Autism & Exercise — Getting Parents Up to Speed

In This Section:

Autism & Exercise — Getting Parents Up to Speed

David Geslak, ACSM-EP |  April 8, 2022

Autism & Exercise — Getting Parents Up to Speed“My child is no longer involved in occupational therapy or physical therapy, so he’s not moving as much. What should I do … ?”

This is a conversation I have had many times over the last 18 years. Parents call my organization, Exercise Connection, in their search to find a logical next step. What they are surprised to learn is that the benefits of exercise go beyond health for someone on the autism spectrum.

Occupational therapy (OT) and physical therapy (PT) are part of the early intervention plan when a child is diagnosed with autism, and these services typically continue as the child progresses through school. While OT and PT focus on a variety of functional skills and are therapies that involve gross-motor movement, they don’t meet the child’s daily physical activity requirements. Even though physical education is mandated in schools in the United States (which many parents aren’t aware of, BTW), many children with disabilities are not receiving it. These services end when their child achieves their goal or ages out of school, leaving parents wondering what’s next.

Many parents conclude that it’s exercise. As fitness professionals, we have an opportunity to fill this gap for the autism community and simultaneously expand our customer base. If you embark on this mission, you will not only get tremendous satisfaction but will gain an audience that really needs in-person training. Autism is the world’s fastest growing developmental disability and can no longer be ignored. Inclusion is a worldwide topic and should include fitness centers and gyms. When those with autism come into your gym, you need to be prepared to teach them. To do so, you’ll also need to understand their parents.

Sales approach vs. sales empathy

Before I found my mission (or the mission found me) of teaching exercise to persons with autism, I spent time in a big box gym as a personal trainer. They hired me for my experience in working with children. I went through their sales training because my boss wanted to show me “how it’s done.” He was using the same sales approach as if he was talking to a middle-aged, overweight man who was wavering on committing to 10 personal training sessions. As you might have guessed, it was a complete disconnect for the parents. As a result, the gym wasn’t “closing the sale,” but rather closing the door on children who were almost there.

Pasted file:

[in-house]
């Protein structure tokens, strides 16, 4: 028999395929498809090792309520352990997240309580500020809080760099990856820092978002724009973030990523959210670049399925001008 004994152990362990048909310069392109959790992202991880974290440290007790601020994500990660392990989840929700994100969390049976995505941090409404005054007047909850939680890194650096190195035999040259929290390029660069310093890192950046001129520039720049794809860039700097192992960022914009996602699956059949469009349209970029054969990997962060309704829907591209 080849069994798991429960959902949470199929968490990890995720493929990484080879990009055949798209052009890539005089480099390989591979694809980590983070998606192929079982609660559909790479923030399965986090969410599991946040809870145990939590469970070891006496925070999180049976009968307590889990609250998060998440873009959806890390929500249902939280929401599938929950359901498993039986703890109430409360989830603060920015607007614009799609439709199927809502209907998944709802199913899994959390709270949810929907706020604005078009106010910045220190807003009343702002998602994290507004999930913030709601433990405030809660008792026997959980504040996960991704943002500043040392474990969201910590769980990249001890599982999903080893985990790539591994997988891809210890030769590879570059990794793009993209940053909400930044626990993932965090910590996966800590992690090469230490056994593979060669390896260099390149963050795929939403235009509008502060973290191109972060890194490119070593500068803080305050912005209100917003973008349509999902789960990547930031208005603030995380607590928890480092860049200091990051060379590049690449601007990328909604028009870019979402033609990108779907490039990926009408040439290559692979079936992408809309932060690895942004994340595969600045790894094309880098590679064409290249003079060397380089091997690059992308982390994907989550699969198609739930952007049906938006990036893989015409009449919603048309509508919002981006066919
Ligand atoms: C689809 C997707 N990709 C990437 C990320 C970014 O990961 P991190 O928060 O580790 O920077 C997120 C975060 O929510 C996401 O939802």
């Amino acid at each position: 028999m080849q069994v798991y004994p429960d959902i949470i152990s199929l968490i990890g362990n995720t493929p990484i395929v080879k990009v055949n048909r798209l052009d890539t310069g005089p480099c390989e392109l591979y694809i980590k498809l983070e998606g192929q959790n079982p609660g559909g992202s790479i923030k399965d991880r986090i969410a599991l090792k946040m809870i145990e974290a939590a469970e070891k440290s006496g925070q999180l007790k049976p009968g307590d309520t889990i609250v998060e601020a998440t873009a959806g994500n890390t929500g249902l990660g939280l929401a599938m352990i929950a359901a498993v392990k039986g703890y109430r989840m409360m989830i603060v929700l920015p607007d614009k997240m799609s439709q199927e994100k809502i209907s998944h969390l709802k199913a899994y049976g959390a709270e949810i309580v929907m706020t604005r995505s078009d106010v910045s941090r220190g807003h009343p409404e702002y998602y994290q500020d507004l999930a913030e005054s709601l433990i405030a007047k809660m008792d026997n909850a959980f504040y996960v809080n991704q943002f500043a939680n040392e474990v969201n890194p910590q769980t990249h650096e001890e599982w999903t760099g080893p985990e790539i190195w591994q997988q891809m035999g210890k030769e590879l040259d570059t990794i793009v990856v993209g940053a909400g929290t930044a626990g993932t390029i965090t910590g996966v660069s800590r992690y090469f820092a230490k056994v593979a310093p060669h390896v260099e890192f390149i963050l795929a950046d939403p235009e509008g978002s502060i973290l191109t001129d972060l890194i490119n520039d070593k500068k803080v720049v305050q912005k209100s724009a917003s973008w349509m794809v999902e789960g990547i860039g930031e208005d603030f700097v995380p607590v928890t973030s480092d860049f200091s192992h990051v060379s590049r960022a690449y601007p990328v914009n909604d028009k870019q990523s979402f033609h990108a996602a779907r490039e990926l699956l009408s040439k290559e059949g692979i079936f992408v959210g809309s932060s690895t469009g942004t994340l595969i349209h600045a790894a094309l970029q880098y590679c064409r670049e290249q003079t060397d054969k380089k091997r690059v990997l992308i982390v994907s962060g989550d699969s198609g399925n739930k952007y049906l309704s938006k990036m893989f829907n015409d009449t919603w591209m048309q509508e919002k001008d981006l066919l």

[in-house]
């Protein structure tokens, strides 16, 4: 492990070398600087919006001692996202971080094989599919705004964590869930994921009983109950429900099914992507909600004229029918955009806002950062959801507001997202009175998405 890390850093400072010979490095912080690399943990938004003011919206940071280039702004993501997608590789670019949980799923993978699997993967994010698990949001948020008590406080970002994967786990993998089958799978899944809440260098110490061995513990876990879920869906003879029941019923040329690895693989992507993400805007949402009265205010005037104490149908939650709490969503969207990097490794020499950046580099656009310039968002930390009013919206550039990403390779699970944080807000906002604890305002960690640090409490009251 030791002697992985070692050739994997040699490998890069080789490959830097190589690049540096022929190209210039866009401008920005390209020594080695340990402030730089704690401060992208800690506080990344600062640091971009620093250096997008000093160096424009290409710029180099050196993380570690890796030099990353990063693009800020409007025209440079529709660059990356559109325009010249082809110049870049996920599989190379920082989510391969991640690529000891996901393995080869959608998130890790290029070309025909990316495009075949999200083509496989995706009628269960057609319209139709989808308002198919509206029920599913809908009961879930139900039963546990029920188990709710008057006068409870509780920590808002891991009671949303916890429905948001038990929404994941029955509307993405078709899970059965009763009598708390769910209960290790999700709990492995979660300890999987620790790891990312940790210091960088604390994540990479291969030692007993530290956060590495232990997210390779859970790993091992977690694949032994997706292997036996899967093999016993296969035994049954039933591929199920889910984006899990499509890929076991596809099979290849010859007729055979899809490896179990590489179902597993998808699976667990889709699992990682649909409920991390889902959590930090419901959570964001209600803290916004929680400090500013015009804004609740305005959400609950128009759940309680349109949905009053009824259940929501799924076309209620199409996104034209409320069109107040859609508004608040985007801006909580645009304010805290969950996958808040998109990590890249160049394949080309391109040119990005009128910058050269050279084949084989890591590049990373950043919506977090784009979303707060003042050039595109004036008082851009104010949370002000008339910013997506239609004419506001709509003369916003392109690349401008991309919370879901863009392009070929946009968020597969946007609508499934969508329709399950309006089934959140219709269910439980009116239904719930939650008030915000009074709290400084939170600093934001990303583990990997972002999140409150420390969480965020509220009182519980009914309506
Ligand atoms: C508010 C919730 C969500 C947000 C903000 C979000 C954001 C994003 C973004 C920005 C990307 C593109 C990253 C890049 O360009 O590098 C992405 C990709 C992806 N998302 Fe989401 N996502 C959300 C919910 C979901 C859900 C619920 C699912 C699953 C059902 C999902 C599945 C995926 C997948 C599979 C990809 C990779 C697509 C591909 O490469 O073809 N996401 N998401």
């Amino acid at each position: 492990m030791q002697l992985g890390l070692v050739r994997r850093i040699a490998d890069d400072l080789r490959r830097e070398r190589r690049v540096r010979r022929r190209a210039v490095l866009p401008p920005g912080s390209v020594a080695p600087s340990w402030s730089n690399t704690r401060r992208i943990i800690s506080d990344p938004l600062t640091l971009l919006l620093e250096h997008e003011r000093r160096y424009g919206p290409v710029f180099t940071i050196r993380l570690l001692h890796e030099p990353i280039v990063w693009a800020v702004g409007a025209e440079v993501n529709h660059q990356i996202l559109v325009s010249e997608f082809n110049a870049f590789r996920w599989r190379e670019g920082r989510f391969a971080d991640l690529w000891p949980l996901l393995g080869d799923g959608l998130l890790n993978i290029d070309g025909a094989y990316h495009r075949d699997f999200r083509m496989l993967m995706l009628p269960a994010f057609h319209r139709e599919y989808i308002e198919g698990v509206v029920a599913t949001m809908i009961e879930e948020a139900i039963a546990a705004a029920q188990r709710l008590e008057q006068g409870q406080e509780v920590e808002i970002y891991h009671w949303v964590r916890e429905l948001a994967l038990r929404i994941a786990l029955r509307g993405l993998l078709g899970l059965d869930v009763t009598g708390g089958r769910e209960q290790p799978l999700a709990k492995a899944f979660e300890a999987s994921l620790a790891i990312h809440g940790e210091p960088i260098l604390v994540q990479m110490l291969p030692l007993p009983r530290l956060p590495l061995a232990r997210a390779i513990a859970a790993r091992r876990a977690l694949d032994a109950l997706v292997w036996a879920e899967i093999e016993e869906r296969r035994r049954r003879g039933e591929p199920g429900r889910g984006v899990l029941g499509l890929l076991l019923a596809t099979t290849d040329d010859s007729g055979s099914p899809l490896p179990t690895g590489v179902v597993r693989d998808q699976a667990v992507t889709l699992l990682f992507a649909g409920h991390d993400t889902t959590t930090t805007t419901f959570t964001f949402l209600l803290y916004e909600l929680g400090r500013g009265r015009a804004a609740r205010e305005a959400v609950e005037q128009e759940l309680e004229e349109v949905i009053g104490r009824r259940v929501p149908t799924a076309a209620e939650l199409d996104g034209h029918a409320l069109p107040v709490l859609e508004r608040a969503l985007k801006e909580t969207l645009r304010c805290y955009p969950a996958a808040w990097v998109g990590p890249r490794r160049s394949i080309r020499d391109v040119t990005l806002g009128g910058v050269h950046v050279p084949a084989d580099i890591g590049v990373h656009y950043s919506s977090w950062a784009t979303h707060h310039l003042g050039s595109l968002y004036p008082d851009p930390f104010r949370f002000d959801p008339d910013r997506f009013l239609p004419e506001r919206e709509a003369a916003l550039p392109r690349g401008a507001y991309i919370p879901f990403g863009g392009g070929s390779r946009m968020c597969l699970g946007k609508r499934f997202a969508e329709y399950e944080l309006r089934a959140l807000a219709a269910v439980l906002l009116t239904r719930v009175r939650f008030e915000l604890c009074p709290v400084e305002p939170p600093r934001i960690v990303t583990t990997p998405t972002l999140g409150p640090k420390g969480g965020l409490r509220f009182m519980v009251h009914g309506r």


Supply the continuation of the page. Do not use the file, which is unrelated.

Engaging with this community requires a different understanding. Parents of those with autism have been sold false hope and “snake oil” for years. Most are frustrated, exhausted and just trying to get through the day. Fancy exercise physiology language won’t impress them. Instead, focus your eyes and attention on their child, asking questions to him/her (whether they can talk or not). Educate the parents about the benefits of exercise, and have the research on hand. Give them time (both the parent[s] and the child) to process the information, tour the facility and not be rushed. When done right, you will give parents hope that their child can reach their fullest potential. And they will sign up.

Be respectful — sell one session, not ten. The parent will appreciate the fact that your goal is to have their son or daughter want to return for their second session. If you do that, you will be building a foundation to have a client for life. That is the win.

Related content: 
CEC Course | Autism Exercise Specialist
Blog | 3 Key Elements to Successfully Training Children with Autism
Video | Overview of Autism Webinar 1

David GeslakDavid S. Geslak, BS, ACSM-EP, the founder of Exercise Connection, has pioneered exercise tools and programs to engage and improve the lives of those with autism. David also created the Autism Exercise Specialist Certificate (AESC) in partnership with ACSM. He has trained professionals around the world on the AESC. His commitment and methodology to bringing exercise to persons with autism has been enthusiastically embraced by professionals, higher education, and the autism community.